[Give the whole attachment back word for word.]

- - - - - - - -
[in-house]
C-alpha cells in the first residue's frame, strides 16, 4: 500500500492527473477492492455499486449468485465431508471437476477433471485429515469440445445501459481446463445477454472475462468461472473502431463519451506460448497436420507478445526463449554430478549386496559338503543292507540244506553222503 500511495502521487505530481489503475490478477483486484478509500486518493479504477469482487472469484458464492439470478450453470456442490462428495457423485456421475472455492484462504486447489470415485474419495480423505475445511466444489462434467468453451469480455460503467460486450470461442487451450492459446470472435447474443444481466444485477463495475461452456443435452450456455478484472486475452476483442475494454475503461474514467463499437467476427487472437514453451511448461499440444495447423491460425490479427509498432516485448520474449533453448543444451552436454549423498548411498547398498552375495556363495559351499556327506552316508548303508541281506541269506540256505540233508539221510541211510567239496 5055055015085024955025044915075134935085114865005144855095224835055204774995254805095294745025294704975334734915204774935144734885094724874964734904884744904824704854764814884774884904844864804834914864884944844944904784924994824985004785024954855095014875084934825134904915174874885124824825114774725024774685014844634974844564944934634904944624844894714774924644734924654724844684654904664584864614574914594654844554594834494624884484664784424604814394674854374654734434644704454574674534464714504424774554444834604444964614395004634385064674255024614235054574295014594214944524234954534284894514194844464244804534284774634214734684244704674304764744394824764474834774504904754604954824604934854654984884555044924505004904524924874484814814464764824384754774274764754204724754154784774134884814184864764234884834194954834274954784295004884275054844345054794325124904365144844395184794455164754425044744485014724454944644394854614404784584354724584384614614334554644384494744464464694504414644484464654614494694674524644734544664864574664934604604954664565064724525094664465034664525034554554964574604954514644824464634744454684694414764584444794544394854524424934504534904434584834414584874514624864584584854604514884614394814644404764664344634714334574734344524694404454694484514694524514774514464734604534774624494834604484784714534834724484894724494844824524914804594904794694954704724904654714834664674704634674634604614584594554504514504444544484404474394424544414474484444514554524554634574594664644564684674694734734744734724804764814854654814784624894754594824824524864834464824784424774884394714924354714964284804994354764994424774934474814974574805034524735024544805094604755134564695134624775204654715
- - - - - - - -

[in-house]
C-alpha cells in the first residue's frame, strides 16, 4: 500500500492527473477492492455499486449468485465431508471437476477433471485429515469440445445501459481446463445477454472475462468461472473502431463519451506460448497436420507478445526463449554430478549386496559338503543292507540244506553222503 500511495502521487505530481489503475490478477483486484478509500486518493479504477469482487472469484458464492439470478450453470456442490462428495457423485456421475472455492484462504486447489470415485474419495480423505475445511466444489462434467468453451469480455460503467460486450470461442487451450492459446470472435447474443444481466444485477463495475461452456443435452450456455478484472486475452476483442475494454475503461474514467463499437467476427487472437514453451511448461499440444495447423491460425490479427509498432516485448520474449533453448543444451552436454549423498548411498547398498552375495556363495559351499556327506552316508548303508541281506541269506540256505540233508539221510541211510567239496 5055055015085024955025044915075134935085114865005144855095224835055204774995254805095294745025294704975334734915204774935144734885094724874964734904884744904824704854764814884774884904844864804834914864884944844944904784924994824985004785024954855095014875084934825134904915174874885124824825114774725024774685014844634974844564944934634904944624844894714774924644734924654724844684654904664584864614574914594654844554594834494624884484664784424604814394674854374654734434644704454574674534464714504424774554444834604444964614395004634385064674255024614235054574295014594214944524234954534284894514194844464244804534284774634214734684244704674304764744394824764474834774504904754604954824604934854654984884555044924505004904524924874484814814464764824384754774274764754204724754154784774134884814184864764234884834194954834274954784295004884275054844345054794325124904365144844395184794455164754425044744485014724454944644394854614404784584354724584384614614334554644384494744464464694504414644484464654614494694674524644734544664864574664934604604954664565064724525094664465034664525034554554964574604954514644824464634744454684694414764584444794544394854524424934504534904434584834414584874514624864584584854604514884614394814644404764664344634714334574734344524694404454694484514694524514774514464734604534774624494834604484784714534834724484894724494844824524914804594904794694954704724904654714834664674704634674634604614584594554504514504444544484404474394424544414474484444514554524554634574594664644564684674694734734744734724804764814854654814784624894754594824824524864834464824784424774884394714924354714964284804994354764994424774934474814974574805034524735024544805094604755134564695134624775204654715